“I remember thinking I am so much happier here than I am upstairs in my fancy office. That was when those wheels starting turning, like where is it that I want to be, what are the things that truly make me happy?”
That day in the cafeteria caused her to rethink her priorities. She left her role at Cosmopolitan and began cooking in any way that she could to learn skills and earn some money:
“I was doing cooking class, I was doing menu plans, I was personal cheffing, and making cakes and cookies and selling them online.”
Soon, Alejandra was invited back to Cosmopolitan, this time as a food editor for the newly launched Cosmopolitan for Latinas. She was back at the same company, but she was now writing recipes, taking food photos, and learning food styling. She was also asked to make television appearances to promote the magazine:
“My very first segment was a Cinco de Mayo segment on Univision, like the local New York Univision station. I just remember feeling like, I love this place, this feels like my power space. I was talking about food, which I loved, I was joking around and entertaining. I got to be like my playful personality, but I was also teaching and hopefully inspiriting and it was just fun being on television.”
Alejandra loved the feeling of teaching food through TV and wanted to do more of it. She was eager to book more appearances, but she needed help getting her name out there:
“I hired a publicist to teach me how to be a publicist, like she had a program called Be Your Own Publicist, so it was like DIY publicity. I couldn’t afford a publicist at the time, and so I just hired her to teach me how to be my own.”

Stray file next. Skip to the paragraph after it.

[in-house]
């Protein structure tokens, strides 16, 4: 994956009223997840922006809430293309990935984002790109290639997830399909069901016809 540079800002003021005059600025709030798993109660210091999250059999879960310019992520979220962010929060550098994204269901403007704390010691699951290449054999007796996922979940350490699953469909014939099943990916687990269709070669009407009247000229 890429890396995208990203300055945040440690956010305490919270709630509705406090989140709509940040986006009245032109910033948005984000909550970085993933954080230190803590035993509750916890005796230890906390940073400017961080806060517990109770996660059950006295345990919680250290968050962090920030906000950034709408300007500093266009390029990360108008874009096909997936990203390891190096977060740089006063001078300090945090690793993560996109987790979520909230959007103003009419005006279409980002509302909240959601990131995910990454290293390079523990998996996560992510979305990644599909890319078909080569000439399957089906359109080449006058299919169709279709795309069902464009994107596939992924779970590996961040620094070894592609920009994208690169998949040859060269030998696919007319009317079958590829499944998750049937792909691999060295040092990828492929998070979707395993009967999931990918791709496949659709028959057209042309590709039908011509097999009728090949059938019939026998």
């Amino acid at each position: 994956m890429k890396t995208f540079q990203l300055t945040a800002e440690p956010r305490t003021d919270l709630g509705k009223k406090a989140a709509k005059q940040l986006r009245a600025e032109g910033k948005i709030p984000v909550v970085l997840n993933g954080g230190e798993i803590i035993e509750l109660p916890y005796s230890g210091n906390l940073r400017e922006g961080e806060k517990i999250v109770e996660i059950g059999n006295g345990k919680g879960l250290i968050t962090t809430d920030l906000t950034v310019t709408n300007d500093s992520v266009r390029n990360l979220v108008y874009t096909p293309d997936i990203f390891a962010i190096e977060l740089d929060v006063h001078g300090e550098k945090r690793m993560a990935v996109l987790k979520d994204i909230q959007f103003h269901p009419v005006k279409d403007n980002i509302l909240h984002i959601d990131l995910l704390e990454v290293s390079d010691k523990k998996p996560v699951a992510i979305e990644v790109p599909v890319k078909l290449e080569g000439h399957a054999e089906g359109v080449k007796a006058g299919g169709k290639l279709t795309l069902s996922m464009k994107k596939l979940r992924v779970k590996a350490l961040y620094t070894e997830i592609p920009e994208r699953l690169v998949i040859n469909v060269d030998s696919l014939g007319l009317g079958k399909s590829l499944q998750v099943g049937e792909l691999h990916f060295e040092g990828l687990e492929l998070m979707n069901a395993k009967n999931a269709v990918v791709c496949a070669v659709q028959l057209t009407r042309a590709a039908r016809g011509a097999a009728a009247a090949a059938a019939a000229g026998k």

That first appearance on Univision, combined with Alejandra’s own pitching (and later working with food brands that would pitch segments on her behalf) led to appearances on Telemundo, Good Morning America, and eventually NBC’s TODAY, where she is now a contributor and appears regularly. Alejandra told me how she sees her role on a fast paced morning show that can often swing from breaking news to celebrity gossip to lifestyle segments in a matter of minutes:
“The thing to remember, especially with these morning show segments, is it’s not really about teaching the recipe. No one’s sitting there with a notebook writing like 2 eggs, one half cup of sugar. The recipe’s online, if they actually want to make it. They just want to be inspired and they want to be entertained. That’s your job. You can teach a couple of fun tips and ideas, but it’s not about saying the exact measurements and all of that, it’s really about getting people excited about the concept of it.”
It was one of those TODAY appearances that caught the eye of the producers behind PBS’s The Great American Recipe. Alejandra was announced as the host of the show on an auspicious day: